Couple notes outside the action from the match:
Maxi Rodriguez made his Liverpool and Premier League debut in the 78th minute, coming on for Phillipp Degen on the right wing. I'd be remiss if I didn't mention the quality of the shift that Degen put in. Maybe more a natural winger than defender, he was tireless in getting forward and was responsible for winning the free kick that led to Kyrgiakos' goal. I most appreciated the fact that he kept his head down and continually pushed forward, almost devoid of pomp or petulance, something I think the club desperately need. Two good performances in two matches now from the Swiss defender, after not seeing the pitch since early December.
But back to Rodriguez, who showed flashes of the technical skill and comfort on the ball in tight spots that Rafa mentioned when he was signed. Unfortunately he came on at a time in the game when Stoke were really starting to press forward, which likely limited any major attacking influence he could have had. His presence was enough at times, and he was a quality option off the bench in a season in which Liverpool have lacked just that. Slightly lacking in pace, though, as he was unable to get past his man on a couple occasions in the final minutes. Tough to tell, but hopefully Wednesday will give us an extended look.
David Ngog was, unforunately, anonymous again. He didn't look completely overmatched, but that's mostly due to the fact that he went missing for most of his time on the pitch. That's two matches running that he's been a black hole up front, and he's going to have to return to whatever form he was gaining if Rafa's going to continue to pick him. Aquilani, another one who struggled against Reading, looked decent after he came on, but didn't have a wealth of time. It was going to be a big ask for him to start after playing the full 120 on Wednesday, so not a big surprise that he was on the pitch from the outset.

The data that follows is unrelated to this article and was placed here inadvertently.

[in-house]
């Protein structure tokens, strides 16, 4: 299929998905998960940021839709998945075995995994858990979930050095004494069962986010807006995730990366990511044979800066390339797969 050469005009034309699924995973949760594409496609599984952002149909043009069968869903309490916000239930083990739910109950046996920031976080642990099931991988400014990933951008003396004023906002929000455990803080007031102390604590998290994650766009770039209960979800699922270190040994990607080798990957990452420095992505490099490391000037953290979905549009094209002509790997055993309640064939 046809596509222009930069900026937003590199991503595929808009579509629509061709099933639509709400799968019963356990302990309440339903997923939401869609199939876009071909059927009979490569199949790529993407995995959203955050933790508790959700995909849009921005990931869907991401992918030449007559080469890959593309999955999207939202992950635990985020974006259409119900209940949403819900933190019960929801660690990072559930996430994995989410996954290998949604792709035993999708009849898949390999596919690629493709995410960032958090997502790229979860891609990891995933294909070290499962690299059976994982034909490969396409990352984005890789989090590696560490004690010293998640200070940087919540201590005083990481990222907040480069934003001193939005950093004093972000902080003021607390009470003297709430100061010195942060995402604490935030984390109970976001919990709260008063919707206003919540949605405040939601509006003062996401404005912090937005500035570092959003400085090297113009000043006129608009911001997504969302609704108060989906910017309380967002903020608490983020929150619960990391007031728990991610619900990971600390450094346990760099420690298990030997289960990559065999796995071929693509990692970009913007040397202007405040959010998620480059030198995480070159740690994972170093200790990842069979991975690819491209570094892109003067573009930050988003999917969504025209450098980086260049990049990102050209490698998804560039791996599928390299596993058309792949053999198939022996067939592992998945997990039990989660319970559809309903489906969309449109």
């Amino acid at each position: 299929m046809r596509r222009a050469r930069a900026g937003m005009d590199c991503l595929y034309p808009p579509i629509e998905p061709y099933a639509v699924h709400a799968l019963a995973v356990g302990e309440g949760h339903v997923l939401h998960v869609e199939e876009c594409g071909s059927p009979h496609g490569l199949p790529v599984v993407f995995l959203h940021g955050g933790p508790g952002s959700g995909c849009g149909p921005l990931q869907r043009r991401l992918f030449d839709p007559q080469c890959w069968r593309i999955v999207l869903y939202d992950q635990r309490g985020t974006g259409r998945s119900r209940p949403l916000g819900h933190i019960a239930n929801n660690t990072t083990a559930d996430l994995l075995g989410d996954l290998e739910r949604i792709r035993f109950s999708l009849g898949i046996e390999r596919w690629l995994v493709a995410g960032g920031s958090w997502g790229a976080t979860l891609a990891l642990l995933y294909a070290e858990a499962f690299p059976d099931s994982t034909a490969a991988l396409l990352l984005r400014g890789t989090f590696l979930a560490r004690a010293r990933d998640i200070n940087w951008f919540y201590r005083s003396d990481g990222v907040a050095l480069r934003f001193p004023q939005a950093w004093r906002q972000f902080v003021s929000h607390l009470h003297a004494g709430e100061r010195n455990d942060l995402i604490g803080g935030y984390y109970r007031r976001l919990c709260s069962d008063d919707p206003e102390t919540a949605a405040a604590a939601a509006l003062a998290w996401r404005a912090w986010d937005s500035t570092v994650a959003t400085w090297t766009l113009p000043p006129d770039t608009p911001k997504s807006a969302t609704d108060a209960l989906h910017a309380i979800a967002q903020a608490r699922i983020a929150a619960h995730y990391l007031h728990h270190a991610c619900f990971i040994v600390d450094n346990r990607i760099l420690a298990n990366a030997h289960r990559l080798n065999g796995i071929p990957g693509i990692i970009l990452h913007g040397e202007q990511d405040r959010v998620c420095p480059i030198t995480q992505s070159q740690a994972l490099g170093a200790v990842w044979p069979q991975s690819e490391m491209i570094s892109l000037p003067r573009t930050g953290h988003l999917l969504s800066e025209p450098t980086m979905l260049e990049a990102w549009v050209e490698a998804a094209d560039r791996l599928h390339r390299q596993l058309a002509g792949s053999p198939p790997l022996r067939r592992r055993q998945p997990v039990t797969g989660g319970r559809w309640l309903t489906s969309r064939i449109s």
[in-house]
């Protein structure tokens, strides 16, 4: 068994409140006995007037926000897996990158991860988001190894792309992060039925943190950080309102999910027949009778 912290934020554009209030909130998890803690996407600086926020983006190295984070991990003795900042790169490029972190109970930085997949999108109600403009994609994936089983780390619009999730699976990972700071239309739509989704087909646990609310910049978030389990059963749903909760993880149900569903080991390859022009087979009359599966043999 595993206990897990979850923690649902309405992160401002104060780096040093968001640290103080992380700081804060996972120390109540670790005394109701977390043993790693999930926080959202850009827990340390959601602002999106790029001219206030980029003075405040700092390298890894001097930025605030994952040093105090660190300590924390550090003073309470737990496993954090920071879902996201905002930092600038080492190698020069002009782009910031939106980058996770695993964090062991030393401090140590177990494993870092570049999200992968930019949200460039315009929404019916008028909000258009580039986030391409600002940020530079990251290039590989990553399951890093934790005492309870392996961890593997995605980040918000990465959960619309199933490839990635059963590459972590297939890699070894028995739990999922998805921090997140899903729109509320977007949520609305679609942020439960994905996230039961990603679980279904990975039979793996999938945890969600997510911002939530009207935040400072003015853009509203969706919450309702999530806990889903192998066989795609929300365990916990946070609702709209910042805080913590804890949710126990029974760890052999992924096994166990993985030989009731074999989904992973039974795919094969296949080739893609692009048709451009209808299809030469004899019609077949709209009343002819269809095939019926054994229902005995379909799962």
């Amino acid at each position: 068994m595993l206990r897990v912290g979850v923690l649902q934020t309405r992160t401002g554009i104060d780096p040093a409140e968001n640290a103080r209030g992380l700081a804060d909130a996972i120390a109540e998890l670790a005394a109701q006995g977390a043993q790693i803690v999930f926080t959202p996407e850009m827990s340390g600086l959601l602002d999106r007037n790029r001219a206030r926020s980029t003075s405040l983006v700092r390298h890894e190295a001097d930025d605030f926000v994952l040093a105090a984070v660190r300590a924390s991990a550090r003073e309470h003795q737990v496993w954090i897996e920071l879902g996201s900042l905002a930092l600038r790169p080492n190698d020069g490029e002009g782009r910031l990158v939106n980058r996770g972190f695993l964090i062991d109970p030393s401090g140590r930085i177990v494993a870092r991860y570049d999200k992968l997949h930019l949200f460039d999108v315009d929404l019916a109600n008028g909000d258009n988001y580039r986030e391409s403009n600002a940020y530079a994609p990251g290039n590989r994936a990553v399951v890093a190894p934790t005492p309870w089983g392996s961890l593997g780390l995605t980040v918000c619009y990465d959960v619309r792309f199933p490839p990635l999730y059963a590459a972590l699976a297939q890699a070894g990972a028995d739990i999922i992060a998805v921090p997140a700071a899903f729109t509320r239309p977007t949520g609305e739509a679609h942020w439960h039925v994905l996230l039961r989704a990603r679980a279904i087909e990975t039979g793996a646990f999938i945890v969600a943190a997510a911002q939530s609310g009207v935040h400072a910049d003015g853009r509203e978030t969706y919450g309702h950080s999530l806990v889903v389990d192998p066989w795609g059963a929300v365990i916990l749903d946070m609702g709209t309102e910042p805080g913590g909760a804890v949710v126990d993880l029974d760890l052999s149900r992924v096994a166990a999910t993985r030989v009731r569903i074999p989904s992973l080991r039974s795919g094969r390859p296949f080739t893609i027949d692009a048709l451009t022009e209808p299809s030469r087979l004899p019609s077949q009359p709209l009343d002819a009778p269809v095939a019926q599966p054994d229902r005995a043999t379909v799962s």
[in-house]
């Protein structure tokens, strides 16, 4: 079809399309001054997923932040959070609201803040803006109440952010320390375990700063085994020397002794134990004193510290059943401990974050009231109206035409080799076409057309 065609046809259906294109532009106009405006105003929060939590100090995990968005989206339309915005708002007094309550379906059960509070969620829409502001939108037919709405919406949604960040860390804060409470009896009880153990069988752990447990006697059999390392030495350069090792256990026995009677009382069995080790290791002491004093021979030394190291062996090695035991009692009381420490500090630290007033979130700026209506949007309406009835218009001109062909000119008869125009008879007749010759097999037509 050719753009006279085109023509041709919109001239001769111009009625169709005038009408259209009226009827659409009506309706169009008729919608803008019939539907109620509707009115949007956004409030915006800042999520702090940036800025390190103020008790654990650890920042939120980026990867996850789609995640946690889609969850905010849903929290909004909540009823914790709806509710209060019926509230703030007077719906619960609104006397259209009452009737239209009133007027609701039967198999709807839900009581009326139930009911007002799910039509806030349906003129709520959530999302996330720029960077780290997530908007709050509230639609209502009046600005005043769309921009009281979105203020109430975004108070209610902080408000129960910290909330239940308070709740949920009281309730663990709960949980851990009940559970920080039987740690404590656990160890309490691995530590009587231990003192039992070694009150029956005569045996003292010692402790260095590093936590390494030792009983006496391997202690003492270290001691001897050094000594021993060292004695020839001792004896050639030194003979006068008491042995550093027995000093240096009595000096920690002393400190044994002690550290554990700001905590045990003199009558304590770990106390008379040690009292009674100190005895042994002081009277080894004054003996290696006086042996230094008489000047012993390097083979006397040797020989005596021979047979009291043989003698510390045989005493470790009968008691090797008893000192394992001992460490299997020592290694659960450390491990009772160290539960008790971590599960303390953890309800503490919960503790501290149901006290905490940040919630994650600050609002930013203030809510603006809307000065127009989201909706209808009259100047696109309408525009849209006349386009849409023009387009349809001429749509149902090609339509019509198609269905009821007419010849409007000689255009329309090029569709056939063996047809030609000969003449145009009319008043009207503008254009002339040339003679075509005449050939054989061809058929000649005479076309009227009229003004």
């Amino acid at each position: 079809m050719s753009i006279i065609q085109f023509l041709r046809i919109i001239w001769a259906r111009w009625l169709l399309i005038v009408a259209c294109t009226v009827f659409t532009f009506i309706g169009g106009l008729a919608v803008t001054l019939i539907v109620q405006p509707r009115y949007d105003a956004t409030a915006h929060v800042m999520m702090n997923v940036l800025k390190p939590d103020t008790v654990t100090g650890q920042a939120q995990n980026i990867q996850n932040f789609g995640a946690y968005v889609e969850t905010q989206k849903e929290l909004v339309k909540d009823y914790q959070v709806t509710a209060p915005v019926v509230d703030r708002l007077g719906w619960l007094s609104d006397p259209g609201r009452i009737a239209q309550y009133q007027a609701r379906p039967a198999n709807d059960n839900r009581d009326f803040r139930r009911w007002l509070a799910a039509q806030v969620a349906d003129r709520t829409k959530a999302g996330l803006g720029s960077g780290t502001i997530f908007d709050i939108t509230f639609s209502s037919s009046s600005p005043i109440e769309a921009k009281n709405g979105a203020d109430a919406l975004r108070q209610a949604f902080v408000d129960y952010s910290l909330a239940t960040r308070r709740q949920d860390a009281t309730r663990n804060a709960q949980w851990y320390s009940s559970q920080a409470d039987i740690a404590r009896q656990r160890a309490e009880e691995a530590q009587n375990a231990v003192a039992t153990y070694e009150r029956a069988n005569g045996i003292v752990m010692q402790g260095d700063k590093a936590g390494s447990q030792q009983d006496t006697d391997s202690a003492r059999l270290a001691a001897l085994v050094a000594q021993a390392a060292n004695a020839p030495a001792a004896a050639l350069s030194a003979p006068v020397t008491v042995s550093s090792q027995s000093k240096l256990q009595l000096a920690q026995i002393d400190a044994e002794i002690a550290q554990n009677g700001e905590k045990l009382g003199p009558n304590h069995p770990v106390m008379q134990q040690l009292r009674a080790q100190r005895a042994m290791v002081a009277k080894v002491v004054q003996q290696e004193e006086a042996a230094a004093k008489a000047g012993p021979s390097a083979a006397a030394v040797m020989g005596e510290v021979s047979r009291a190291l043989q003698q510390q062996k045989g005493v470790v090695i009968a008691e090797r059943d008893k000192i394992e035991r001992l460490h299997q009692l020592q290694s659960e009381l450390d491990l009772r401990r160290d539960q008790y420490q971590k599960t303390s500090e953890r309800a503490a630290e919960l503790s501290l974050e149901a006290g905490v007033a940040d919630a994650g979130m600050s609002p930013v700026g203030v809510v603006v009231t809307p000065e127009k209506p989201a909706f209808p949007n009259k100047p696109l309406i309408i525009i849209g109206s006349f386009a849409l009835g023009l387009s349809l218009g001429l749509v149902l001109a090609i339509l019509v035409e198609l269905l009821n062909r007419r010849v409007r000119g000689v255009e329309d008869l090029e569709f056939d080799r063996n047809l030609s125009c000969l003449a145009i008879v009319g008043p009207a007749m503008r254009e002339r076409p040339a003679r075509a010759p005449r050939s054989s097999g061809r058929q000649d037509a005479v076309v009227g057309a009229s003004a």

For me the man of the match has to be Sotirios Kyrgiakos, followed closely by Fabio Aurelio. Obviously he scored the goal, but the shift he put in defensively was immense. He was a beast all match in the air, with numerous clearing headers and plenty of critical challenges. Particularly in the first half, when Martin Skrtel was a bit jittery, Kyrgiakos was a stable, strong presence. Perfect for this type of match in theory, he matched that with his performance. Aurelio performed admirably on the left wing, and while he's lacking in pace, his threat from set pieces and creativity were desperately needed.
There's disappointment after performances like Reading, and then there's matches like today, when the side clearly bust their ass and still can't come away with all three points. Today's disappointment is vastly different from Wednesday, but it's disappointment nonetheless. Little time to dwell on the lost points, though, with Spurs coming to Anfield on Wednesday. It's not looking like the fitness of the squad will be changing much, so once again it'll come down to desire and effort.
Stupid quote of the day: "Liverpool now conceded 13 of 26 goals on set pieces. That means they were 12 of 25 coming in." --Tommy Smyth, graduate of the Tim McCarver school of stating the obvious.